People at high risk of developing psychosis report greater sleep disturbances, which are associated with severity of attenuated psychotic symptoms, specifically symptoms of paranoia and hallucinations, according to a review published in Psychiatry Research.

The investigators of this study examined associations between sleep problems, attenuated psychotic symptoms (eg, subclinical hallucinations, delusions, grandiosity), and clinical outcomes in a large sample of young people at clinical high risk (CHR) for psychosis.

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The study sample included 1020 people aged 12 to 30 years, of which 740 participants met CHR criteria for psychosis and 280 participated as healthy controls. All participants completed the Structured Interview for Psychosis-Risk Syndromes (SIPS) across 4 symptom domains (positive, negative, disorganized, and general). The SIPS was administered at 6, 12, 18, and 24 months. Participants were rated from 0 to 6 on the Scale of Prodromal Symptoms and CHR status was based on severity of positive symptoms including: “symptomatic” (positive symptoms scores between 3 and 5 with no changes in severity), “prodromal progression” (positive symptoms scores between 3 and 5 with an increase in severity), “converted” (meeting criteria for a psychotic disorder), or “in remission” (scores of 2 or less on each positive symptom item). Sleep disturbance was measured under the general symptom domain and rated from 0 to 6 based on severity of the reported sleep problem. Analysis of covariance was used to compare severity of sleep disturbances between the CHR and control groups, and linear regression analyses were used to examine associations between baseline sleep problems and total positive symptom severity.

Among CHR participants, sleep disturbances were found to be positively associated with attenuated psychotic symptom severity; baseline sleep problems were similar among the 4 clinical outcome groups (symptomatic, prodromal progression, converted, remission). After correcting for multiple comparisons, sleep disturbances were associated with 2 specific attenuated psychotic symptoms: suspiciousness/paranoia and perceptual abnormalities/hallucinations. Although depression had no mediating effect on the association of sleep disturbances and total attenuated psychotic symptoms, an indirect effect was shown on a relationship between sleep problems and paranoid symptoms only.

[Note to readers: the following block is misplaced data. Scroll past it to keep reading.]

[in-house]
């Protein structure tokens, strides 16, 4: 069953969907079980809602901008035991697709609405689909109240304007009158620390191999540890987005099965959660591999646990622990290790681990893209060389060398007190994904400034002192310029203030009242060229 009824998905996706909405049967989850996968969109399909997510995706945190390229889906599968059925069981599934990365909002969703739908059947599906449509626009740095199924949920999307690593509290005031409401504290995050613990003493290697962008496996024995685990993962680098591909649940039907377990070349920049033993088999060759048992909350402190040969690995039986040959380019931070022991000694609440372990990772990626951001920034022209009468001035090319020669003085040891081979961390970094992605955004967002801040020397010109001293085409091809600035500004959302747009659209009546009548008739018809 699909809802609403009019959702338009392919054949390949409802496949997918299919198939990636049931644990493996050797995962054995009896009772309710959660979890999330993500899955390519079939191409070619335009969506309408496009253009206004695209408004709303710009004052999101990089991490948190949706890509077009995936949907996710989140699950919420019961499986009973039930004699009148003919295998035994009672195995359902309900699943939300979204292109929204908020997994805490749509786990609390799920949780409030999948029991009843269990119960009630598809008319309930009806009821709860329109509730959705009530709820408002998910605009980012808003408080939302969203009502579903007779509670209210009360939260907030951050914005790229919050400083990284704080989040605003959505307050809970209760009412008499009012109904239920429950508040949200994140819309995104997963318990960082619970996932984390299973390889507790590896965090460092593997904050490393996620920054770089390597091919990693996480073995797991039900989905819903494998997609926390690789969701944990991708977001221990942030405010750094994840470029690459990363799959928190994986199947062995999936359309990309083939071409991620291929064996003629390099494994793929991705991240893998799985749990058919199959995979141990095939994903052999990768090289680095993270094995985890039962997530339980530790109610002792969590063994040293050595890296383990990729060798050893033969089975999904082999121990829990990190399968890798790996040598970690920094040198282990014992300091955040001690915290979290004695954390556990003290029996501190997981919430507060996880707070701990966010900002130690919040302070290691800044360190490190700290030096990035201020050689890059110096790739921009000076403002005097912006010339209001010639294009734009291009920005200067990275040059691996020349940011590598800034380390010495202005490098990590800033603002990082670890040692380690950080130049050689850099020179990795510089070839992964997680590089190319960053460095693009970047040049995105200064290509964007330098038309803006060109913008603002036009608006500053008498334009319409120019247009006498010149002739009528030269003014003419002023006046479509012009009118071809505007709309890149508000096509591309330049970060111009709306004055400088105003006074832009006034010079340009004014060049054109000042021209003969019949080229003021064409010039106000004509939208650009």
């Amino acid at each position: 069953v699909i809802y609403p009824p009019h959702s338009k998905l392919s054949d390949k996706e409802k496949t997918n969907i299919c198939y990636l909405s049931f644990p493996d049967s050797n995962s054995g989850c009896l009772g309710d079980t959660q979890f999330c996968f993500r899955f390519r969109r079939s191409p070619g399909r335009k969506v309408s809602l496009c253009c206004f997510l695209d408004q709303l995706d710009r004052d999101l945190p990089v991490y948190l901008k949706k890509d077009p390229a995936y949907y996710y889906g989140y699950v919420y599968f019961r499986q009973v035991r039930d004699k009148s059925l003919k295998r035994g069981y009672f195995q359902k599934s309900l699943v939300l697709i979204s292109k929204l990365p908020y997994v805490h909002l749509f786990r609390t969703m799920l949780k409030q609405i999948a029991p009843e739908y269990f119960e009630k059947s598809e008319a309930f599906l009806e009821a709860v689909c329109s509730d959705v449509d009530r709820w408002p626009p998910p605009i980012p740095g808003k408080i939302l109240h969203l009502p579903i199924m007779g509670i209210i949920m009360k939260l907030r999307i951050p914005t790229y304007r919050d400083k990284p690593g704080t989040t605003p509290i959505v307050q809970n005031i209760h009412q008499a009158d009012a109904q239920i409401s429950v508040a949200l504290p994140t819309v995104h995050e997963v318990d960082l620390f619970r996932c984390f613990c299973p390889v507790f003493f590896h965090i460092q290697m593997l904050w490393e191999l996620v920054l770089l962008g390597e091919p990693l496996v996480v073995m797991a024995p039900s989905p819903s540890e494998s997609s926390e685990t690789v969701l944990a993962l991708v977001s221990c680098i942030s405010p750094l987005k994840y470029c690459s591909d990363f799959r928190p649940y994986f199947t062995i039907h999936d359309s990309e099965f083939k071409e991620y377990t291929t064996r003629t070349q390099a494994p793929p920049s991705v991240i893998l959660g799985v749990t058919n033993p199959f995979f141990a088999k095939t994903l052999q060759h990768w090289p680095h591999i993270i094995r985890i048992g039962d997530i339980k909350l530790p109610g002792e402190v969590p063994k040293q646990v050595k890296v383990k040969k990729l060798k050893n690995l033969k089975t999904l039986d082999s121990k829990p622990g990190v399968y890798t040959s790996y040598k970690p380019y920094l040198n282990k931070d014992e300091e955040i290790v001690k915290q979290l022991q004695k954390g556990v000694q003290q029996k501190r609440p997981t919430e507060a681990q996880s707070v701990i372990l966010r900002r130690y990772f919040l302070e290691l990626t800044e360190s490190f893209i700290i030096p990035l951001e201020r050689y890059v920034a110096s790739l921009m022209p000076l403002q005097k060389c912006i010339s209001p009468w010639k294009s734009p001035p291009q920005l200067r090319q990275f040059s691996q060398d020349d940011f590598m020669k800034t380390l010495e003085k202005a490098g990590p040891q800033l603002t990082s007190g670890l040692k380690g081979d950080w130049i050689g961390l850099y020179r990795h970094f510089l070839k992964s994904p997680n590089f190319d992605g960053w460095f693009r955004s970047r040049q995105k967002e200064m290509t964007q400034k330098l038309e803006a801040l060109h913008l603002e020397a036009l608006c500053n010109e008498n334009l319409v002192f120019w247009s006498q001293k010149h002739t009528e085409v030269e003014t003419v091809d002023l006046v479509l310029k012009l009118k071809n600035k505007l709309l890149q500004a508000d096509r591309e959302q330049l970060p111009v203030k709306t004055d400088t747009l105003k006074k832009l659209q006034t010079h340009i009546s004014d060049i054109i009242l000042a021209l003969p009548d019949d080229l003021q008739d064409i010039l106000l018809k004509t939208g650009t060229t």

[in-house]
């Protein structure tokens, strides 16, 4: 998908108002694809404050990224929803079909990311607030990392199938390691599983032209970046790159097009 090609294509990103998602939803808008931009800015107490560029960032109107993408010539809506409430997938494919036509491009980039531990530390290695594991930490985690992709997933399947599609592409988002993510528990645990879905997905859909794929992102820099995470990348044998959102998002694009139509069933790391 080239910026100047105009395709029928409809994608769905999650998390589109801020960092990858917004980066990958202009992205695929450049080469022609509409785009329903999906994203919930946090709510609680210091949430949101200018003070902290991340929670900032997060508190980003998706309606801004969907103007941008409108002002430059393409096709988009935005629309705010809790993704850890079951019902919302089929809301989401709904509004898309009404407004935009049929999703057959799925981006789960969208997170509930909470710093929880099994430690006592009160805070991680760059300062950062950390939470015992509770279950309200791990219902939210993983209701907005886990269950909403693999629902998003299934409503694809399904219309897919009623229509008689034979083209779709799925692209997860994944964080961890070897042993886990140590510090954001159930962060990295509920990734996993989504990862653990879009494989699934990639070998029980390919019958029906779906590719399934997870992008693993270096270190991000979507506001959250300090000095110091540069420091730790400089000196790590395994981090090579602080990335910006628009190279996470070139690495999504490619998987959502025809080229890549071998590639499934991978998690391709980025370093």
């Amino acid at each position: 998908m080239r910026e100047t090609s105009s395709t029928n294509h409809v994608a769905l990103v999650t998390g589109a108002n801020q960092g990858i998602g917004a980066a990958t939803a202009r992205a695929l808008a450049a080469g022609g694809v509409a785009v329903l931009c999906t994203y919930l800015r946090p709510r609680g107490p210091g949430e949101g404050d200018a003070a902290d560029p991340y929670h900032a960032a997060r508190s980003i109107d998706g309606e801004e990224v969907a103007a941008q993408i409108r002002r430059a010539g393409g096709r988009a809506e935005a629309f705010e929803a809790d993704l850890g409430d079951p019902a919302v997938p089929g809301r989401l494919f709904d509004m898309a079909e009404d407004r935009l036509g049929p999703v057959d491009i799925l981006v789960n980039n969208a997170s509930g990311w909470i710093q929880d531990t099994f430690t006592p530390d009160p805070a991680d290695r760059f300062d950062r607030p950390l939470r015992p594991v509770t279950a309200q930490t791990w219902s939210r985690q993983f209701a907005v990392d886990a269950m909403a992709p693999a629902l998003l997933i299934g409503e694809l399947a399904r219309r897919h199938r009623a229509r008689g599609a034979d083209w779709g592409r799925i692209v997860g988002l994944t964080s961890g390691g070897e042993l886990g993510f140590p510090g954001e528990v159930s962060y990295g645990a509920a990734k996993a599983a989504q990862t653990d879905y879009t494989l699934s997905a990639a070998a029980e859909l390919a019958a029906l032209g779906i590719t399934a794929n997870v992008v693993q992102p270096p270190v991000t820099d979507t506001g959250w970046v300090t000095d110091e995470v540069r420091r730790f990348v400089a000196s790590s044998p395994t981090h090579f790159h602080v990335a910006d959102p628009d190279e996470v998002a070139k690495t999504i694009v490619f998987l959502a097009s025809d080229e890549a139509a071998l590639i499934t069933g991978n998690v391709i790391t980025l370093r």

A limitation of the study included that sleep disturbances were assessed with a single item (primarily self-report) using the same scale used to measure attenuated psychotic symptoms. Chronicity of sleep disturbances was also not assessed; therefore, differences between limited bouts of insomnia vs long-term chronic insomnia could have affected clinical outcomes. Additionally, the cross-sectional design of the study limited ability to assess directionality of effects and mediation effects over time.

Young CHR individuals had greater sleep disturbances than healthy controls, and the extent of sleep problems was associated with severity of attenuated psychotic symptoms. This study adds to current clinical knowledge on this topic by demonstrating that symptoms of paranoia and hallucinations were specifically linked to sleep disturbances, and, that depression was found to mediate the association of psychosis and sleep problems only in paranoid individuals.

Reference

Goines KB, LoPilato AM, Addington J, et al. Sleep problems and attenuated psychotic symptoms in youth at clinical high-risk for psychosis. [published online August 3, 2019]. Psychiatry Res. doi: 10.1016/j.psychres.2019.112492